You’re independent and capable. Asking for help isn’t always easy. But the next time someone does you a favor, try expressing gratitude. You’ll love the results.
Sonja Lyubomirsky, Ph.D., a professor in the Department of Psychology at University of California, Riverside, has done extensive research on gratitude, and the topic is part of her book “The How of Happiness.” She says people who write five things they’re grateful for once each week or write gratitude letters to those they appreciate are happier, more optimistic and more connected to others. She emphasizes that a gratitude letter is different from a thank-you note.
“Often, thank-you notes are written out of duty. A gratitude letter involves writing paragraphs or pages of what’s making you feel grateful for this person, thing or situation. You elaborate upon what you’re grateful for; it’s more powerful than thank-you notes,” Dr. Lyubomirsky says.
Here are some ways to express gratitude:
- Write a gratitude email or letter. It doesn’t matter whether you send it. Dr. Lyubomirsky says this activity makes you feel content and improves your mood because it can help you appreciate your relationships.
- Keep a gratitude journal. List what you’re grateful for—with feeling.
- Turn to technology. Download “Live Happy,” an iPhone app based on Dr. Lyubomirsky’s book. You can perform happiness-increasing exercises, including expressing gratitude. Select friends and family members in your contact list, and send them words of appreciation. Or jot down what you’re grateful for in a digital journal. The application measures how much these activities increase your happiness.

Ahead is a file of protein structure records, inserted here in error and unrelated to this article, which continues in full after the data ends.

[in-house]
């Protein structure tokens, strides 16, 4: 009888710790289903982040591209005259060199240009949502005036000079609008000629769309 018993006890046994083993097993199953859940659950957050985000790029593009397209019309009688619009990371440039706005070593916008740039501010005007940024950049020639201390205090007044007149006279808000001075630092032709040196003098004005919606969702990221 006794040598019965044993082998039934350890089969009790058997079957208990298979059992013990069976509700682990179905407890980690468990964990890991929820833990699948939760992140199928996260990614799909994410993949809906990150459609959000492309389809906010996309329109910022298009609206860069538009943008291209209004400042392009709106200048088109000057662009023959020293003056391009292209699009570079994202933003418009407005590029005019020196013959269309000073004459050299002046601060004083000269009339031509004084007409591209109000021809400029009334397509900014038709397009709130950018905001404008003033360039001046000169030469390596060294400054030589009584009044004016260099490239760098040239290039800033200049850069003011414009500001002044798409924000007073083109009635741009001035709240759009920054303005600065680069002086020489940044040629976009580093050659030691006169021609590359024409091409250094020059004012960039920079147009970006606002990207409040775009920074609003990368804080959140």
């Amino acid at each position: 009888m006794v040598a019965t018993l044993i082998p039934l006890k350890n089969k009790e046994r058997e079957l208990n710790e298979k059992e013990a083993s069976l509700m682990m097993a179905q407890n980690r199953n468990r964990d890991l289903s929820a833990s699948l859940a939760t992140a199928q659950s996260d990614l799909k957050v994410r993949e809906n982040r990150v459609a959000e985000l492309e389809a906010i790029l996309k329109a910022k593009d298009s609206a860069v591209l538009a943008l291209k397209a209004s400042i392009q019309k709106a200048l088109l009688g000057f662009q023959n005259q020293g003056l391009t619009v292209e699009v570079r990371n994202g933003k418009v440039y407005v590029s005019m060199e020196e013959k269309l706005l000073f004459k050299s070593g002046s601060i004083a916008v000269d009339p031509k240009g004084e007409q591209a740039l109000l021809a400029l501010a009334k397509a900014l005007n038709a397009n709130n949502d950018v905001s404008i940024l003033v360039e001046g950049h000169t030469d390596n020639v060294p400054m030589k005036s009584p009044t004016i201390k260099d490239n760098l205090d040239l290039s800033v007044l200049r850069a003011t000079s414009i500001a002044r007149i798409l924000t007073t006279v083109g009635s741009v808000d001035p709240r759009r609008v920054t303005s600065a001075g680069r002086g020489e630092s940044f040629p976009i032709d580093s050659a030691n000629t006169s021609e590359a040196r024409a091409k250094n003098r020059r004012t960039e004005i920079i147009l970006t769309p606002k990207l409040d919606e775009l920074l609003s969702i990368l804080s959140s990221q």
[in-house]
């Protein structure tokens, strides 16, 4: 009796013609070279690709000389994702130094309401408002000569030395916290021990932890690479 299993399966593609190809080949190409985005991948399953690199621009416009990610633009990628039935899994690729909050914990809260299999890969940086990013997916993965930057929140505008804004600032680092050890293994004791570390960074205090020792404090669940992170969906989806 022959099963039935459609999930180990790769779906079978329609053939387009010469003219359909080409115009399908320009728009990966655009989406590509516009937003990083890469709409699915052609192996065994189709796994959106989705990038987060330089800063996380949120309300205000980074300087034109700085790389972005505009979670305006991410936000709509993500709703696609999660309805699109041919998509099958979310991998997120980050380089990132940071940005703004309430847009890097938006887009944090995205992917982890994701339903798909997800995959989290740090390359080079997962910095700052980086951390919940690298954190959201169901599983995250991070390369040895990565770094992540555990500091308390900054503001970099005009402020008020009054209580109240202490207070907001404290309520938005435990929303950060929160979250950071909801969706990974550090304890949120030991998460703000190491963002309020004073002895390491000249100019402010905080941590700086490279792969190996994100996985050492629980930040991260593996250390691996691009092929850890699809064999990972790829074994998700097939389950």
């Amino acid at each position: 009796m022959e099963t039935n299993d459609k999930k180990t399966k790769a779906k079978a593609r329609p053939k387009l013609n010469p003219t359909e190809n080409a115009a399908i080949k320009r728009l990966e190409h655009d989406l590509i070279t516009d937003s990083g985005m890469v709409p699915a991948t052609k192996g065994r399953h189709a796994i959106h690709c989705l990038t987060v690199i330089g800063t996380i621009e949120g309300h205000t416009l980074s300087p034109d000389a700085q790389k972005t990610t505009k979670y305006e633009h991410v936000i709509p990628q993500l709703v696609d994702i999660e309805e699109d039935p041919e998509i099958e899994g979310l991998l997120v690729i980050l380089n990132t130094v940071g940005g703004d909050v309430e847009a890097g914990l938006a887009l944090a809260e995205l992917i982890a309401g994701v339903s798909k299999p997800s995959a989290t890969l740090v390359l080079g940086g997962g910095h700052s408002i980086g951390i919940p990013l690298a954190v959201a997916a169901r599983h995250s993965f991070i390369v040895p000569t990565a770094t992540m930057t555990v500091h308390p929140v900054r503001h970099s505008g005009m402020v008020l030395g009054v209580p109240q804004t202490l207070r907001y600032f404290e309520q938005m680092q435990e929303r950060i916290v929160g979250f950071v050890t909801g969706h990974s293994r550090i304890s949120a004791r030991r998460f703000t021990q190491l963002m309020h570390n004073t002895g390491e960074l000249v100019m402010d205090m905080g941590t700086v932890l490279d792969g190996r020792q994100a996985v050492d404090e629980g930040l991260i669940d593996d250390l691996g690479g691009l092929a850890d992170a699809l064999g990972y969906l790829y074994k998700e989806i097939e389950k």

READ MORE: How to Keep a Journal
“When you use these mechanisms, they can make you feel more charitable and generous. Expressing gratitude has been shown to prevent people from taking things for granted,” Dr. Lyubomirsky says.
Dr. Art Markman, a psychology professor at the University of Texas at Austin and YouBeauty Psychology Advisor, says expressing gratitude can be a means of coping when facing difficulties.
- First, gratitude can break or suppress a bad mood. “When you’re feeling down, you tend to dwell on depressing memories. Thinking about what you’re grateful for lets you bring to mind happier parts of your life,” Dr. Markman says.
- Second, gratitude can change your motivation. “Tough times cause stress. Focusing on good things in life can help you approach your goals with a positive attitude rather than trying to avoid bad situations,” he says.
To see positive results from expressing gratitude, you have to find the best way to work it into your life. Whether it’s once a week or every day, you have to determine the frequency that’s right for you.
“Expressing gratitude should be enjoyable and feel natural; it shouldn’t feel like a chore. It should fit your personality, goals and lifestyle,” she says.